I first noticed his protest-related headshaking quirk in January of 2014, when it was just two quick shakes, but as his flatwork has gotten harder, the headshaking has intensified. To clarify, this is not headshaking with a capital H, it's headshaking with a little h.
|All of the pictures in this post are from an unrated event in August of 2015, taken by Connor's breeder. This is pre-headshake: tense, FLYING around the warmup, won't bend, won't soften, won't relax, won't listen to my aids.|
That's still happening, but now he intensely shakes his head for about a 20m circle or two every ride, hard enough to pull me out of the saddle, just once. And speeds up while he's doing it.
It's a total act of protest. Not to anthropomorphize, but it happens at the same point in every ride, just when my warmup is about to turn into real work and he's about to come on my aids and get really good. It feels like he's saying: "Nooooo I can feel myself coming onto her aids! Must...resist..." But he can't resist and he slips into good work right after that. It's the turning point of every ride.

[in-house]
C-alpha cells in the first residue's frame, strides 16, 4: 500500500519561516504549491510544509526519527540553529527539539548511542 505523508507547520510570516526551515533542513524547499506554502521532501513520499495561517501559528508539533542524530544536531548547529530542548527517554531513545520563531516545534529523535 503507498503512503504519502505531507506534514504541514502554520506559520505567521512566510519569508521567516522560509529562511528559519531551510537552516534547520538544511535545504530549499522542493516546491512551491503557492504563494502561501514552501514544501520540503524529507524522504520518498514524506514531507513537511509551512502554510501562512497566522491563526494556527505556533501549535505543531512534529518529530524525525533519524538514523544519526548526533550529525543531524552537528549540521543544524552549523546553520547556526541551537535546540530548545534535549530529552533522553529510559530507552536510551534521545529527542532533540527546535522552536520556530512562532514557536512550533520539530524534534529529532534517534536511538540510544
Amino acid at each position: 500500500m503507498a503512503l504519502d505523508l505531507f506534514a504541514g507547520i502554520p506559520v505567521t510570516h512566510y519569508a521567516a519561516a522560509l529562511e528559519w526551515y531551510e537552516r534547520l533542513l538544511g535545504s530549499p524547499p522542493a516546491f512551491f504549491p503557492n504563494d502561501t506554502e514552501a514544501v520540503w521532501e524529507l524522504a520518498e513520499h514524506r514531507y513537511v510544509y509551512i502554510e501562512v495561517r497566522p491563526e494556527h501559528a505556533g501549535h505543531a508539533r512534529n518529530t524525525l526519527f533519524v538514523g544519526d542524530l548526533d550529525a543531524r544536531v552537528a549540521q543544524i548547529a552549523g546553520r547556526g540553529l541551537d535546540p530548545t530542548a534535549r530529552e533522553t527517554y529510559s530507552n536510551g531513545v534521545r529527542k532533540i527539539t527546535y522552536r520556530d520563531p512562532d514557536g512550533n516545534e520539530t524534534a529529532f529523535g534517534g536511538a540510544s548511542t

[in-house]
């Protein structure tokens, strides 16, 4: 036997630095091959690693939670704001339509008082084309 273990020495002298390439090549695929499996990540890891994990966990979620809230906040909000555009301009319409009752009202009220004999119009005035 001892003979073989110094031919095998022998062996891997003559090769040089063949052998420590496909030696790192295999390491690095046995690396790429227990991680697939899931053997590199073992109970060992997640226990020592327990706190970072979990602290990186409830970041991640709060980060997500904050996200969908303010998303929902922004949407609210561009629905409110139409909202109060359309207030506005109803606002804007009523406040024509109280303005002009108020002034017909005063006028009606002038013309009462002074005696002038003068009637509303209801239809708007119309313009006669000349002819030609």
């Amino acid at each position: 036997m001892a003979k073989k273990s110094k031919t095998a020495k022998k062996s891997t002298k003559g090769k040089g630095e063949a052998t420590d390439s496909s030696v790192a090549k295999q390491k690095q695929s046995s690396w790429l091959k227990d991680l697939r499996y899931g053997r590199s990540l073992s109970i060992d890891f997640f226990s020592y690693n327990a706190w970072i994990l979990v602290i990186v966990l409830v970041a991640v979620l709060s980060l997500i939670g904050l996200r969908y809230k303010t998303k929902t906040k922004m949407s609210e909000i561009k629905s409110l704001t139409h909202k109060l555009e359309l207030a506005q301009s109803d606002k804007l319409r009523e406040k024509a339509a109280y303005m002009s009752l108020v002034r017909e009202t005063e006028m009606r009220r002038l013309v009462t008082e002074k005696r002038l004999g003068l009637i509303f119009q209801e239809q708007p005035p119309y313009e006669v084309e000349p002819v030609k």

|Mid head-shake, same ride.|
Also, it's not going to happen in the show ring. We get it out of the way in the warmup ring, and then we don't let his feet stop moving until his test is over, even on the walk over to the show ring. The process is Mediocre Warmup > Headshaking > Awesome Warmup > Awesome Work.
|Aaaaaand then we scored a 27.0 minutes later.|
The other interesting thing is that he tends not to do it as much when his mane is braided, which makes me think maybe it's stimulus related. He has a hard time with sorting through large amounts of stimuli, both auditory and sensory, and I wonder if the sensation of his mane touching his ears is too much at that moment, until he goes onto my aids. When he's on my aids, he tunes out the world, and, ostensibly, his mane touching his ears too.
Anyone ever had a horse with a "tell" like this when they're about to come on the aids?